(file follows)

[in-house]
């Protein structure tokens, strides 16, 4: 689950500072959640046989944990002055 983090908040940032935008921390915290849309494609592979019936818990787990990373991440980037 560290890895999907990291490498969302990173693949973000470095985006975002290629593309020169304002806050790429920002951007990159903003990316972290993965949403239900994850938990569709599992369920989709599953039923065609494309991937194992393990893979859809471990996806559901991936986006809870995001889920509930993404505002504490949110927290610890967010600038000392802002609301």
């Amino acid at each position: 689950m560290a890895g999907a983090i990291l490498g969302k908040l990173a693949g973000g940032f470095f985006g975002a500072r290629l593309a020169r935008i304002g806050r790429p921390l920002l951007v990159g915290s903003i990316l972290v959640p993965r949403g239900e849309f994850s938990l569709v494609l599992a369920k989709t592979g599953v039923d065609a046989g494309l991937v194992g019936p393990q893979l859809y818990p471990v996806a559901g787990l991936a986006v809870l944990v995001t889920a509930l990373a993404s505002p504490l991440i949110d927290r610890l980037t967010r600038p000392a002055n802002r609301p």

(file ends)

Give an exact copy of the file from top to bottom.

[in-house]
């Protein structure tokens, strides 16, 4: 689950500072959640046989944990002055 983090908040940032935008921390915290849309494609592979019936818990787990990373991440980037 560290890895999907990291490498969302990173693949973000470095985006975002290629593309020169304002806050790429920002951007990159903003990316972290993965949403239900994850938990569709599992369920989709599953039923065609494309991937194992393990893979859809471990996806559901991936986006809870995001889920509930993404505002504490949110927290610890967010600038000392802002609301």
């Amino acid at each position: 689950m560290a890895g999907a983090i990291l490498g969302k908040l990173a693949g973000g940032f470095f985006g975002a500072r290629l593309a020169r935008i304002g806050r790429p921390l920002l951007v990159g915290s903003i990316l972290v959640p993965r949403g239900e849309f994850s938990l569709v494609l599992a369920k989709t592979g599953v039923d065609a046989g494309l991937v194992g019936p393990q893979l859809y818990p471990v996806a559901g787990l991936a986006v809870l944990v995001t889920a509930l990373a993404s505002p504490l991440i949110d927290r610890l980037t967010r600038p000392a002055n802002r609301p």